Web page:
Last week wasn't a great one for Netflix. The share price tanked and it reported its first-ever subscriber loss. If the value of Netflix drops any further, I am positive you will see the streamer in play as an acquisition target (if would make for a very good investment by Comcast, owners of NBCUniversal).
In all of the conversation around the current market position of the streamer, identifying points of weakness surrounding the content, pricing, churn rates, and audience engagement, there was one element that wasn't really discussed much that is a factor in all of Netflix's weak spots: their marketing.
Up until recently, Netflix's marketing worked well for Netflix. They didn't engage in big ad campaigns (you rarely see big billboards, bus shelter ads, TV ads, radio spots, etc. At least, not outside of LA), nor does Netflix really push talent out for extensive press tours. The company simply doesn't behave like every other media company does. Instead, the best tool Netflix has had for promotion is Netflix.
Thanks to the Netflix algorithm, the shows or movies a subscriber will most likely want to watch are those pushed to them within a few moments of launching the app. A Netflix viewer doesn't need to be sold on the idea of watching a show: instead it is right there for them when they need it. And that seemed to work: shows generated some buzz organically thanks to word of mouth and through user discovery on platform.
But Netflix now have much stronger competition. It now has to compete against loud promotion and word of mouth buzz from the likes of Disney+, HBO Max, Showtime/Paramount+, and Apple TV+. One could also mention the likes of Peacock in the US, but... c'mon. The adults are talking here. The problem here for Netflix isn't just consumer drift, it is that if the audience is spending less time on platform, they have far less frequent exposure to Netflix's greatest marketing tool: Netflix.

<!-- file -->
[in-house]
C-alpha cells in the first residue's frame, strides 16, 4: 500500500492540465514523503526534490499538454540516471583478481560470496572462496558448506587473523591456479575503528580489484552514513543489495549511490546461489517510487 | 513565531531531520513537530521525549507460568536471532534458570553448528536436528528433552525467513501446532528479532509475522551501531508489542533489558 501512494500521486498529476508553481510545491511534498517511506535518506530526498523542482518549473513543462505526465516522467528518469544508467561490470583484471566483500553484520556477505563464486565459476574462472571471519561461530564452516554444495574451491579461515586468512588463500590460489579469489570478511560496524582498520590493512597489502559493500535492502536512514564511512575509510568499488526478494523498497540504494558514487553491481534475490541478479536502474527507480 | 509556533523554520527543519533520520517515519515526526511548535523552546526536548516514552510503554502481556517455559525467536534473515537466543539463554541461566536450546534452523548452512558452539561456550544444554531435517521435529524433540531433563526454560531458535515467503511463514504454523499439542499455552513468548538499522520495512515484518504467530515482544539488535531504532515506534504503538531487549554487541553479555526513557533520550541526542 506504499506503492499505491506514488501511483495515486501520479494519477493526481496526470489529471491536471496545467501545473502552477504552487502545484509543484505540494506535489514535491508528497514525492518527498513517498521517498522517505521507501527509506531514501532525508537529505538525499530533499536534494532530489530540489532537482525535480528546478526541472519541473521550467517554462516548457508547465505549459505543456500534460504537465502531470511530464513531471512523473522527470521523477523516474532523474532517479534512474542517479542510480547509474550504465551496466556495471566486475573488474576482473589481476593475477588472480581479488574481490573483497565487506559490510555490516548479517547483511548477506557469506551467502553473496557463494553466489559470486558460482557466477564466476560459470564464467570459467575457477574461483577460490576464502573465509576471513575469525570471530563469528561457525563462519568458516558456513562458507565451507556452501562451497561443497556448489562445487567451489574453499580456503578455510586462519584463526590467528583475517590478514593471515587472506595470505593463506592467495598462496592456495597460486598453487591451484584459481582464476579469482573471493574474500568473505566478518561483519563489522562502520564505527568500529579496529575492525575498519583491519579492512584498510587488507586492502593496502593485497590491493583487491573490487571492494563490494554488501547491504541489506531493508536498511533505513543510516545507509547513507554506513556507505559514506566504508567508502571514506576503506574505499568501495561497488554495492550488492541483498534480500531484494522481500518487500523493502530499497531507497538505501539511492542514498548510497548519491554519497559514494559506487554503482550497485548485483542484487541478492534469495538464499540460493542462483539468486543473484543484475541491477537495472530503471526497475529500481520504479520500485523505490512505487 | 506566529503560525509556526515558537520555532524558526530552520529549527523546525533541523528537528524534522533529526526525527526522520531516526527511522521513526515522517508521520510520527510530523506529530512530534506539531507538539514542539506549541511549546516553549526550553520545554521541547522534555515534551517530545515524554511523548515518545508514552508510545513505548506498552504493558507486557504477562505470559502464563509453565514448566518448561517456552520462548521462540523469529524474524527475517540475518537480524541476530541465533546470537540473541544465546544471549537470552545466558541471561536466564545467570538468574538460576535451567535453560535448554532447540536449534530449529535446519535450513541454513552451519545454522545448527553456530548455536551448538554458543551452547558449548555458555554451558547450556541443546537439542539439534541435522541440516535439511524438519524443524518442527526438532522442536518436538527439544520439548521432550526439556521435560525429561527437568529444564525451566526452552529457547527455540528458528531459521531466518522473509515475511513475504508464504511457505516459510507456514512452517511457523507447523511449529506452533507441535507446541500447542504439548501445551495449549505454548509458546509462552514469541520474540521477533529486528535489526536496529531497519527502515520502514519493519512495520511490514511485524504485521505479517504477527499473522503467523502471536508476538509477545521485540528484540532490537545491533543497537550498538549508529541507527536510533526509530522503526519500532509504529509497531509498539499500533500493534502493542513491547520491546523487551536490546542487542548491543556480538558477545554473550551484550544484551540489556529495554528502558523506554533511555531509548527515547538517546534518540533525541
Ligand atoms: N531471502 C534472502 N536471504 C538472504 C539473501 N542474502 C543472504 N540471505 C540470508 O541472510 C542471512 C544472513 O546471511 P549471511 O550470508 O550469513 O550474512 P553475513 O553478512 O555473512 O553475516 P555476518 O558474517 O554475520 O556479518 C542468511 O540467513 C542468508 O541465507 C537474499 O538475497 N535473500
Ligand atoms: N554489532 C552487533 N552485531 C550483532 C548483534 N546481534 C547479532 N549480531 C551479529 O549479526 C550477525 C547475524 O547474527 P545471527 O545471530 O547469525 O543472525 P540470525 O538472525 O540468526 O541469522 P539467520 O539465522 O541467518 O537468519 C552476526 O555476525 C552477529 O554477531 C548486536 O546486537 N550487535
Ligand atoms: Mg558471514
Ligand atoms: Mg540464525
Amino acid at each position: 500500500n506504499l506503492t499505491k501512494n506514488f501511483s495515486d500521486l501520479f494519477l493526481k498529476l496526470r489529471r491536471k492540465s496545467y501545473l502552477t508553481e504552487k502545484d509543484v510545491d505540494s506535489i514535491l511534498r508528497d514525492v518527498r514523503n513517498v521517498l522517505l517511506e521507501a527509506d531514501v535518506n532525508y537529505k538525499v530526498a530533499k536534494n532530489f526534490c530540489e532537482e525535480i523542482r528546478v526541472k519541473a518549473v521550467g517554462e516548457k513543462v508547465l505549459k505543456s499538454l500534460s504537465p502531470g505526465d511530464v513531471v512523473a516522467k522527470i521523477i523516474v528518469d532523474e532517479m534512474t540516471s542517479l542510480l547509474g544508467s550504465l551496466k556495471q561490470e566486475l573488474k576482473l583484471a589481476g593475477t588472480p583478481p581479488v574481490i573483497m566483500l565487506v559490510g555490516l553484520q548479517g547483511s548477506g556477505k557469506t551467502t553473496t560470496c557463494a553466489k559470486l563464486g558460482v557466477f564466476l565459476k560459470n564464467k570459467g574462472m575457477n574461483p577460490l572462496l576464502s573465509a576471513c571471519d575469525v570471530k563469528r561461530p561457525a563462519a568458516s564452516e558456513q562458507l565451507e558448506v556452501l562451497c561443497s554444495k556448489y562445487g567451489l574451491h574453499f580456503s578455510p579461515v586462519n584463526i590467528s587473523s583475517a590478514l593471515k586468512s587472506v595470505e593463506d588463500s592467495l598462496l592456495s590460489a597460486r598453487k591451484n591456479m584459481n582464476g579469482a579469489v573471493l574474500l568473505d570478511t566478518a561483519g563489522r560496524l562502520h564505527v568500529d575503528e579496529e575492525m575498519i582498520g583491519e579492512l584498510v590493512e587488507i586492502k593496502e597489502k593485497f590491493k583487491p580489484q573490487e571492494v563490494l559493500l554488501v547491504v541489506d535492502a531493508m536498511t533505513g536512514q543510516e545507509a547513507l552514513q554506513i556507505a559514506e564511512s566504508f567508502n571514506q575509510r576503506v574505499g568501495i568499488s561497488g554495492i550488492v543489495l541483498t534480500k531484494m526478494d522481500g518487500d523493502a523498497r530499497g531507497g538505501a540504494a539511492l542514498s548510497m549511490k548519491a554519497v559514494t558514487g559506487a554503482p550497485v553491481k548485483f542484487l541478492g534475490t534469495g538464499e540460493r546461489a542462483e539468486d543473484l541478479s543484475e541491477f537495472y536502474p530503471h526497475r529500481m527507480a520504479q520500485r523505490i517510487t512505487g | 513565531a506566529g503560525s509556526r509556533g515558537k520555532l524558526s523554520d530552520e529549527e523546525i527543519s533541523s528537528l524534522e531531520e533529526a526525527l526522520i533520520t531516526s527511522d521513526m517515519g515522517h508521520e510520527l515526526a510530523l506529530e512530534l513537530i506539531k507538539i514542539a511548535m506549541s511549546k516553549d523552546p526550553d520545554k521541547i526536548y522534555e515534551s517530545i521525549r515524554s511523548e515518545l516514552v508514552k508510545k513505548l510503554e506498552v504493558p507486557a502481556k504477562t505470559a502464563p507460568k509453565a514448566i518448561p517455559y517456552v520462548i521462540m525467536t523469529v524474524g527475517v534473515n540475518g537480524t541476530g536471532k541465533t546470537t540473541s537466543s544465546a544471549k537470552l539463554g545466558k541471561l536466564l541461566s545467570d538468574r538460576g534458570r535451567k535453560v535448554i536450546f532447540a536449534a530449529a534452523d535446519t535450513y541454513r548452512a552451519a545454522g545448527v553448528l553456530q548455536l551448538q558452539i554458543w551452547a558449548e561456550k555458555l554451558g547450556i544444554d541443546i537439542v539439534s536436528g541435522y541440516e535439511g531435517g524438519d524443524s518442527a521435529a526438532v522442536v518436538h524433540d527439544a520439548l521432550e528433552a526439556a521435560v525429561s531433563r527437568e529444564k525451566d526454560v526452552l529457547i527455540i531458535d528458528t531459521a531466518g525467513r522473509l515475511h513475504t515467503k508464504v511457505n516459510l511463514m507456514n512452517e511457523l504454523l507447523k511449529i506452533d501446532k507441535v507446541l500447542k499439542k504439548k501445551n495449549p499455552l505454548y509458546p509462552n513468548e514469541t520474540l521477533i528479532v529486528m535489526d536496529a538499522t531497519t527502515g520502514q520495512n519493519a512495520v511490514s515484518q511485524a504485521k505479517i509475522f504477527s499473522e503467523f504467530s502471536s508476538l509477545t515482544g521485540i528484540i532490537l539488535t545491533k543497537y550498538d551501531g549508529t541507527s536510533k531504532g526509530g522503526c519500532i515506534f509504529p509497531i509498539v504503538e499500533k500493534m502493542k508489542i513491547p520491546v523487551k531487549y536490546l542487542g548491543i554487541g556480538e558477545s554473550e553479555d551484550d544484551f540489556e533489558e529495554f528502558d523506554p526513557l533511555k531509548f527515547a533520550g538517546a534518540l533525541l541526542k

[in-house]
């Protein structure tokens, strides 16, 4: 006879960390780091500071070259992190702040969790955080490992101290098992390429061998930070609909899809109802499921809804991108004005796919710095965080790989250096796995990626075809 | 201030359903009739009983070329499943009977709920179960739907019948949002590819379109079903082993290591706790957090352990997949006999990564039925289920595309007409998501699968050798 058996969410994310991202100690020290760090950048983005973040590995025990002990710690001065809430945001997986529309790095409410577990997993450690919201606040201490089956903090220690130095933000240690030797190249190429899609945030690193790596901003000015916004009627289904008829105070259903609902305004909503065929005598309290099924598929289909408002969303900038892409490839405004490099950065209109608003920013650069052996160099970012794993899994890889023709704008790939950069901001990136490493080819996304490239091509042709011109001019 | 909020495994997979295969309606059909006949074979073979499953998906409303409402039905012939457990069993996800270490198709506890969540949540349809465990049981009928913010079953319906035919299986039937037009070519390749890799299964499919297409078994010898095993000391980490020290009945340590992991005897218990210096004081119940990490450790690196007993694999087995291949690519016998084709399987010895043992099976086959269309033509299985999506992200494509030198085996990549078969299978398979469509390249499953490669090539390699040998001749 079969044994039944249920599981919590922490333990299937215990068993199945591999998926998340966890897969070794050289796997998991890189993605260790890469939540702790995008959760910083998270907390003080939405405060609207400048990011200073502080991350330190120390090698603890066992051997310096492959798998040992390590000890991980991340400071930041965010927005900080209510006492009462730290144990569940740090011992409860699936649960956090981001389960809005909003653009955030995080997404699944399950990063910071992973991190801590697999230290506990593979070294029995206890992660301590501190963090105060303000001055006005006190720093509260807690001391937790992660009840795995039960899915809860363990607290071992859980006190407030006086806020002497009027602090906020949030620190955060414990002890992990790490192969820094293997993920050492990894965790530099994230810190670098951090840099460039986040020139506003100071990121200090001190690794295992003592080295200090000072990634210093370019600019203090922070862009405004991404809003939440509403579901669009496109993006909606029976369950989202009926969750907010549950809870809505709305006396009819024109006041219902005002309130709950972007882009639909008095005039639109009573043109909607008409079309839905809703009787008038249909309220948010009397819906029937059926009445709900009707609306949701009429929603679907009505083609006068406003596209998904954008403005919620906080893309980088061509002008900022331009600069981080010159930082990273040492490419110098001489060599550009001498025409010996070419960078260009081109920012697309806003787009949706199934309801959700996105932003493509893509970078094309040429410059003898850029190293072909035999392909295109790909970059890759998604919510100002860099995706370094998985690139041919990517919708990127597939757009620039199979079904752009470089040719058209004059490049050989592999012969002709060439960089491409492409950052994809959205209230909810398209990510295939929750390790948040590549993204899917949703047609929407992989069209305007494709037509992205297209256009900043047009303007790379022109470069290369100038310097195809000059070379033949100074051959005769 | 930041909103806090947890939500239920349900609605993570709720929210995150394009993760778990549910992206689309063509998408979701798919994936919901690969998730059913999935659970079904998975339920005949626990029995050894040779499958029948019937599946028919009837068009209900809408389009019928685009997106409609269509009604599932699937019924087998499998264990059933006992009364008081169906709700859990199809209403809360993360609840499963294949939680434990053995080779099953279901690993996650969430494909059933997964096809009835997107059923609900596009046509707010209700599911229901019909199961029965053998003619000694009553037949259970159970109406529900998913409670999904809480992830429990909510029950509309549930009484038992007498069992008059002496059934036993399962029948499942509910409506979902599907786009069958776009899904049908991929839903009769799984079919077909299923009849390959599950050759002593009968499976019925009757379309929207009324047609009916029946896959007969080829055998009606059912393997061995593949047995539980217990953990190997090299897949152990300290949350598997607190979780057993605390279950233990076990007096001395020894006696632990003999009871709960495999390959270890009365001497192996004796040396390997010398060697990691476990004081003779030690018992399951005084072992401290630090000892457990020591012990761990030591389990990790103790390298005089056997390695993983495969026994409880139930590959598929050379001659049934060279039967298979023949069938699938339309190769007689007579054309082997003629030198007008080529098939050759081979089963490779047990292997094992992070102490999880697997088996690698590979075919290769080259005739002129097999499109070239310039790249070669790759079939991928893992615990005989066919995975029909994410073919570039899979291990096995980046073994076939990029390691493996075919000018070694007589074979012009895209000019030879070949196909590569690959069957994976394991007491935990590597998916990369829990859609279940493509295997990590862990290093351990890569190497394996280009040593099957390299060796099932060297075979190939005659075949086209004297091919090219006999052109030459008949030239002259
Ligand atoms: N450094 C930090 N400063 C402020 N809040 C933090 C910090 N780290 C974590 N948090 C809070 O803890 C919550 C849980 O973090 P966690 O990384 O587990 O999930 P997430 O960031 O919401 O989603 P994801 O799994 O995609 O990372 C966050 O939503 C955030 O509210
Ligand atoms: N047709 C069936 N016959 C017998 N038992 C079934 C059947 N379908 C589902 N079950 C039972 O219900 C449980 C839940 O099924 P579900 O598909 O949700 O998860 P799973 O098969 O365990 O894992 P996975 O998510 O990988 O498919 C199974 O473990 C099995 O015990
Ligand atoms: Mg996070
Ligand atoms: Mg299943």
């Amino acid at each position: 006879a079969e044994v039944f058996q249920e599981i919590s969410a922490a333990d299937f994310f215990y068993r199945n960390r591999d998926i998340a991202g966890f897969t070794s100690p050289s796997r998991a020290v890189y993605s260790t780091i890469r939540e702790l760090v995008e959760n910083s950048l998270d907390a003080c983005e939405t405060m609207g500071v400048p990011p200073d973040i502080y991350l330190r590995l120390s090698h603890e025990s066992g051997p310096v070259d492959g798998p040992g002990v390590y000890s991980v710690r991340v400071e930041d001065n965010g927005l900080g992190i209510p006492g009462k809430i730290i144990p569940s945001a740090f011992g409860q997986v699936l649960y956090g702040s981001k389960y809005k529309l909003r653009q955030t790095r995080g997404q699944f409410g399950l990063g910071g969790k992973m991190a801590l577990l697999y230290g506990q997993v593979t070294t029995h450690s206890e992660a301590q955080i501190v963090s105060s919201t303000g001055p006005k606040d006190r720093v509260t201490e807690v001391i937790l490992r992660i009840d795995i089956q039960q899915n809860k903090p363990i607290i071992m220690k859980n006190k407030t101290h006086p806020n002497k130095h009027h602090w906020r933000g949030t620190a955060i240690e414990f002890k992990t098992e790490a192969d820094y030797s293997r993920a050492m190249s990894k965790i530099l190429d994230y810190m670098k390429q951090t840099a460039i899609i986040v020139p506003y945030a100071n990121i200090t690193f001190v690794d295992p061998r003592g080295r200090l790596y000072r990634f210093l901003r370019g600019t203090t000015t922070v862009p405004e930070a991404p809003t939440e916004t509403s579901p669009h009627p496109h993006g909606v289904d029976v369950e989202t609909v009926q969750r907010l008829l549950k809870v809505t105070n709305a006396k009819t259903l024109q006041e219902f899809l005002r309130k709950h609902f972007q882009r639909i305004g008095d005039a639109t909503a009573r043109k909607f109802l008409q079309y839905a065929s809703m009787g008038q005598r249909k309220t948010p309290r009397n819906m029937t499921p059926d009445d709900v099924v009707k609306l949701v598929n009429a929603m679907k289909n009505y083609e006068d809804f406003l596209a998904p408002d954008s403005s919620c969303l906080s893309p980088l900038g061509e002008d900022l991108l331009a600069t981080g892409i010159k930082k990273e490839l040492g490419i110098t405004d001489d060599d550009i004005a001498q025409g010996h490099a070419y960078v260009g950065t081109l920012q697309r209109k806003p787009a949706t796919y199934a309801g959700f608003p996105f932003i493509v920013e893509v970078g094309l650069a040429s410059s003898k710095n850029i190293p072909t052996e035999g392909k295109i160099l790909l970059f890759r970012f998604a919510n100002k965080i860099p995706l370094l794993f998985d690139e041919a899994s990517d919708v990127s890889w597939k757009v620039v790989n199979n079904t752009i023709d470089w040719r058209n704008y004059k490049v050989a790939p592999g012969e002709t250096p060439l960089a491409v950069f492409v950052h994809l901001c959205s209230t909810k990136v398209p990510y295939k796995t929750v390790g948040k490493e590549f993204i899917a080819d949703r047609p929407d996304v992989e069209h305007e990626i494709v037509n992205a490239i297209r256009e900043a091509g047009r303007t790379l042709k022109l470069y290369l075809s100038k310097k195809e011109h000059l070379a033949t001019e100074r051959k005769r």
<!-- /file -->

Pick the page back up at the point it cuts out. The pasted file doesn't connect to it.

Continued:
In other words, if you aren't on Netflix, how are you going to know what is on Netflix? Word of mouth only gets one so far.
In the many changes you're going to start seeing to Netflix over the next 18 months as it addresses its pain points (pricing, lack of sports, etc etc), don't be surprised if suddenly you start seeing paid promotion around the place for Netflix product.
[I also find it incredible that Netflix has never introduced house ads onto the service, but that's a conversation for another time...]
RIP Will Smith's career (as far as 2022 is concerned)
Is there a Will Smith project still moving forward? Every movie, TV show, and (reportedly) marriage that Will Smith has is on bumpy ground right now with almost all of them getting cancelled.
The most recent two being the Netflix film Bright 2 and National Geographic show Pole To Pole. Both are no longer going forward.
Of course, I wouldn't rule Will Smith out just yet. Actors have come back from far worse. It'll just take some time, off-radar roles, and some humility from Smith. Also, an actual apology to Chris Rock would probably be a good move.